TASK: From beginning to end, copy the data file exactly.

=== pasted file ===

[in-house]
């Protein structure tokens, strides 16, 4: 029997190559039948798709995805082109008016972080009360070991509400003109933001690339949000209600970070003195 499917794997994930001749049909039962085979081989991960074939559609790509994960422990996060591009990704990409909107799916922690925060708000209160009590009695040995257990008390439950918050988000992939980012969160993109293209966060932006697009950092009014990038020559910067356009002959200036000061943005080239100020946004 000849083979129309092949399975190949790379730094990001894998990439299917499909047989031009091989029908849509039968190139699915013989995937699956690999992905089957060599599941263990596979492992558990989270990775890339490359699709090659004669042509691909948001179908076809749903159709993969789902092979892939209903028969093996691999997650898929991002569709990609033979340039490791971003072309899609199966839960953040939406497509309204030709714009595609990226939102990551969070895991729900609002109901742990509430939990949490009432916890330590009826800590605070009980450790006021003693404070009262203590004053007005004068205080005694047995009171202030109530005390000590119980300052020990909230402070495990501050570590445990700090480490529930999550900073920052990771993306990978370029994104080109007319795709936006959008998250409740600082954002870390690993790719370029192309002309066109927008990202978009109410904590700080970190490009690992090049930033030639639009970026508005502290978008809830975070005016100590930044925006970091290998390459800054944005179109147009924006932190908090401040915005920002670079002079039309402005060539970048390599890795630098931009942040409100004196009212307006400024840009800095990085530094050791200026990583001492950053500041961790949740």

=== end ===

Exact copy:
[in-house]
């Protein structure tokens, strides 16, 4: 029997190559039948798709995805082109008016972080009360070991509400003109933001690339949000209600970070003195 499917794997994930001749049909039962085979081989991960074939559609790509994960422990996060591009990704990409909107799916922690925060708000209160009590009695040995257990008390439950918050988000992939980012969160993109293209966060932006697009950092009014990038020559910067356009002959200036000061943005080239100020946004 000849083979129309092949399975190949790379730094990001894998990439299917499909047989031009091989029908849509039968190139699915013989995937699956690999992905089957060599599941263990596979492992558990989270990775890339490359699709090659004669042509691909948001179908076809749903159709993969789902092979892939209903028969093996691999997650898929991002569709990609033979340039490791971003072309899609199966839960953040939406497509309204030709714009595609990226939102990551969070895991729900609002109901742990509430939990949490009432916890330590009826800590605070009980450790006021003693404070009262203590004053007005004068205080005694047995009171202030109530005390000590119980300052020990909230402070495990501050570590445990700090480490529930999550900073920052990771993306990978370029994104080109007319795709936006959008998250409740600082954002870390690993790719370029192309002309066109927008990202978009109410904590700080970190490009690992090049930033030639639009970026508005502290978008809830975070005016100590930044925006970091290998390459800054944005179109147009924006932190908090401040915005920002670079002079039309402005060539970048390599890795630098931009942040409100004196009212307006400024840009800095990085530094050791200026990583001492950053500041961790949740």